u”In The Beginning”

I have to blog this; the story of where UTF-8 came from.  Linked from Joel Spolsky’s excellent article on Unicode, which has been in Favorites\Unicode like, forever (well, since late 2003).

On the subject of Python and Unicode; I find that none of the IDEs that don’t cost real money can handle Unicode paste on Windows XP.  Boa Constrictor, IDLE, Pythonwin, PyCrust etc – all fail when submitted to the Москва test (and if that word appears as a set of question marks or boxes, then some feed that doesn’t grok Unicode has mangled this posting).  The test is simple; copy the word Москва from Notepad (which handles UTF8 files very nicely, thank you) and paste into Python environment of your choice, in a command such as:

a = 'Москва'


a = u'Москва'

Several fail at this point, replacing the Unicode pasted string with question marks.  Those that pass then get subjected to Part 2, in which I grill them mercilessly with:

print a

None have so far succeeded in printing the string as it should be shown.  In the case of Pythonwin I’ve tracked through the source looking for how pasting is handled and become mired in a swamp of win32 integration, locale and pywin32 interactions.

Feel free to try different settings of the default encoding in site.py and if you get it to work, please, post it somewhere!

Let me not be misunderstood here; Python’s Unicode support is excellent.  The mismatch appears to be where the Python rubber meets the win32 road.

6 thoughts on “u”In The Beginning”

  1. You *should not* print unicode strings to a typical stdout. Never, ever, on any platform.

    import codecs, sys
    sys.stdout = codecs.getwriter(‘yourterminalencoding’)(sys.stdout)

    but you can with a snippet like that, given a correct terminal encoding.

    Also, it is not correct to do :
    a = ‘Москва’

    You should do:
    a = u’Москва’

    Though you need to make sure that the encoding of the .py file itself can be determined (there is some stuff you can put at the top of the file to ensure this).

    • Hang on – if the stdout can support Unicode, why shouldn’t it support printing to it? Should Unicode programs only ever work on ASCII platforms? What about all those Unix systems happily operating in Japan? Where does it say that stdout is an ASCII output stream?
      I know about the encoding of the .py file trick – as I said, I have no problems with Python’s support of Unicode, just with the way in which the interactive environments on Windows handle it.

      • you can only write str to stdout. unicode will be coerced to str using the defaultencoding, but that can never be expected to get set to anything useful, so you should ***ALWAYS*** wrap stdout if you are printing unicode to it.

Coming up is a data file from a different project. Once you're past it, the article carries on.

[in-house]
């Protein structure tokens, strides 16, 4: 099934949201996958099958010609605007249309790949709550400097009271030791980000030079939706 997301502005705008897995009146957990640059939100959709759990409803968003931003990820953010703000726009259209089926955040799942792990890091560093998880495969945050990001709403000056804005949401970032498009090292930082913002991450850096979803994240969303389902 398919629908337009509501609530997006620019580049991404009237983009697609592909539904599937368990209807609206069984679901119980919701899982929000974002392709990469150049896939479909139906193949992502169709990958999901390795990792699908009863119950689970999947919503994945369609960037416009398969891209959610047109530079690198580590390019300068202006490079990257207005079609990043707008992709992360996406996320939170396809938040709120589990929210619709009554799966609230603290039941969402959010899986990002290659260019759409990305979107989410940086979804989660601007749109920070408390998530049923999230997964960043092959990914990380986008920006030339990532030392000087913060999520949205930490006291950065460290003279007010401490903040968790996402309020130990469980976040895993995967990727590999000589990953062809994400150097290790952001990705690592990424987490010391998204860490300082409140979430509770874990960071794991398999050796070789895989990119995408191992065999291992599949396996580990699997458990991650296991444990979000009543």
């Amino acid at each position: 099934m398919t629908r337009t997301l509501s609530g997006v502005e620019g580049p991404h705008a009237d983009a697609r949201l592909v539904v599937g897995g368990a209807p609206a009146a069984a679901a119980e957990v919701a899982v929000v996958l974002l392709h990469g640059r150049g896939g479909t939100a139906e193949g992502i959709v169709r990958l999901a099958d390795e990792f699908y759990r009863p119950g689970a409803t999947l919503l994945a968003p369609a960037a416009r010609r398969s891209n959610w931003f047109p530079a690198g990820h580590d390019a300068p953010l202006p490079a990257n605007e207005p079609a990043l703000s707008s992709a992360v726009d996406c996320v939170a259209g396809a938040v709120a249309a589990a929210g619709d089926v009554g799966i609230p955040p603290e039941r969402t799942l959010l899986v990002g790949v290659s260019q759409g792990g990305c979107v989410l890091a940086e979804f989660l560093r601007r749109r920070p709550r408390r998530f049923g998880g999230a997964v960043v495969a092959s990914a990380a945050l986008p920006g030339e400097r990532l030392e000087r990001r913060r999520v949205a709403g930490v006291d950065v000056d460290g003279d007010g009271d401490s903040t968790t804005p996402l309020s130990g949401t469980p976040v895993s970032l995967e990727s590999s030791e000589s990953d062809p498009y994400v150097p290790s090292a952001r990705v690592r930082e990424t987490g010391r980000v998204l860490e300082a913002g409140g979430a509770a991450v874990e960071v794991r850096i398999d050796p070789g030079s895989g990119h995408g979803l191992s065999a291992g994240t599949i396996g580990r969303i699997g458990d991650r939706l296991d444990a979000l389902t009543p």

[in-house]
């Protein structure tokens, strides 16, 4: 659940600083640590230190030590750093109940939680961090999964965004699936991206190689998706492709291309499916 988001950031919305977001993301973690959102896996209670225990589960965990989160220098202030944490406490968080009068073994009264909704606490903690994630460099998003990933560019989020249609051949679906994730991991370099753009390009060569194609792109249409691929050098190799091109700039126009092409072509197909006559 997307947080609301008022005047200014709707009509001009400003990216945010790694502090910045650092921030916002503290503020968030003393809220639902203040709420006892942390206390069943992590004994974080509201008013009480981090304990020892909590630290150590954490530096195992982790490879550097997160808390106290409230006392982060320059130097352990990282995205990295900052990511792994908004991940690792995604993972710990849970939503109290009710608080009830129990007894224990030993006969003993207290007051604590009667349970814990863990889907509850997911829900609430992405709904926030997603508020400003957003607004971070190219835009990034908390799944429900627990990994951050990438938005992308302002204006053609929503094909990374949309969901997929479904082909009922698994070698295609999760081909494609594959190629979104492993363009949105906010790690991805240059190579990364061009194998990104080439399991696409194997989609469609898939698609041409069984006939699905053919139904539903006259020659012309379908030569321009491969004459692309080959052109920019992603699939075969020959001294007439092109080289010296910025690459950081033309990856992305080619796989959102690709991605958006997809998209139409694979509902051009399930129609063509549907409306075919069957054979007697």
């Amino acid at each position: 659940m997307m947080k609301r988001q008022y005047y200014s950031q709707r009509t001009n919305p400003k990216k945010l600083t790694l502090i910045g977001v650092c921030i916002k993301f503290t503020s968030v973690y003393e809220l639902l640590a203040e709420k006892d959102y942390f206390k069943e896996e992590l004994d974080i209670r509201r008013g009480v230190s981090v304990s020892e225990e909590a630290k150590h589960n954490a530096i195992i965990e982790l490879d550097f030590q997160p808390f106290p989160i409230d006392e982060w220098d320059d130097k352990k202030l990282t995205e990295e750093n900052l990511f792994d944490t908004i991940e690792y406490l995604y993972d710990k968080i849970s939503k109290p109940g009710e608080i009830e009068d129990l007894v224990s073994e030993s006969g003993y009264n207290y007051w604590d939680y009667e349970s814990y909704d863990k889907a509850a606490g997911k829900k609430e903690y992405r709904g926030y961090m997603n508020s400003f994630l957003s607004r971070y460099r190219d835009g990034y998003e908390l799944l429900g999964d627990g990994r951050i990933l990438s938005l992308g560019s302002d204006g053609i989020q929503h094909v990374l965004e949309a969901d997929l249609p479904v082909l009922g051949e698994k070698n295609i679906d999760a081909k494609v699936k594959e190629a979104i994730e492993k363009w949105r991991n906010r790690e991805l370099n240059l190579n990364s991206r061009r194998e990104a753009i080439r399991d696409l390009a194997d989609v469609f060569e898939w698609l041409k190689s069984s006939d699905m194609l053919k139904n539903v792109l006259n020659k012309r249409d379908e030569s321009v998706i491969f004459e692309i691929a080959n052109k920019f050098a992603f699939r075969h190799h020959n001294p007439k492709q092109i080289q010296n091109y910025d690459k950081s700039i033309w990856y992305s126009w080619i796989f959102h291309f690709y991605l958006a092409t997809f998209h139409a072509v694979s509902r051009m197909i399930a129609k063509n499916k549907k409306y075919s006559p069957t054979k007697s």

• Well, I think I see your general point Bob, but it’s not related to the point I’m making. In an interactive Python environment, on a Unicode-capable platform, should there not be a way in which I can enter Unicode literals copied and pasted from another Unicode application? I think so. That’s all I’m saying 🙂

        I’m happy to wrap stdout in any form of wrapper required (and stdin for that matter) if it will allow Pythonwin to exchange Unicode strings with the win32 system that supports them. In fact, thinking back, I don’t even think that Pythonwin uses stdout and stdin for the interactive window – it does its magic using the strings that are sent from the pywin32 layer, so there need be no question of encoding.

        Anyway, back to the issue about stdout for a moment, if it will only accept strings (types.StringType), then my question is; to what encoding do those strings need to be converted to work on a win32 platform? In that respect, you’re entirely correct; I should have been clearer in what I posted.

        best regards

      • I think win32 is typically latin-1 or utf-16-le (wchar?). I’m really not sure, I migrated off win32 several years ago. On OS X everything is UTF-8 (stdin/stdout of the terminal) or utf-16-be (NSString/CFString use it internally). As far as pasteboards go in OS X, they’re handled for you behind the scenes for textfields and such so no special code has to be written.

        When I did an interactive console for OS X, I wrote my own stdout/stdin objects that treated the data as UTF-8. Not sure how smart the win32 apps are.

      • Latin-1’s the general default for Western Europe/US, but you can have a variety of code pages set up – for example, for me (being a Brit), locale.getdefaultlocale() returns (‘en_GB’, ‘cp1252’). But that’s just a locale decision made by the C library – the win32 libraries can handle wide (Unicode) characters fine. I think it would be better if, a la OS X, strings were UTF8, but one works with what one has 🙂

        There should be a way to do this – pythonwin, for example, when pasted a Unicode string, will display it fine at the time of pasting, but the actual value that gets assigned is all ????, etc. So somewhere there’s a mismatch. I’ll keep digging…

        It’d be nice to migrate off win32, but sometimes these choices are not open to us…


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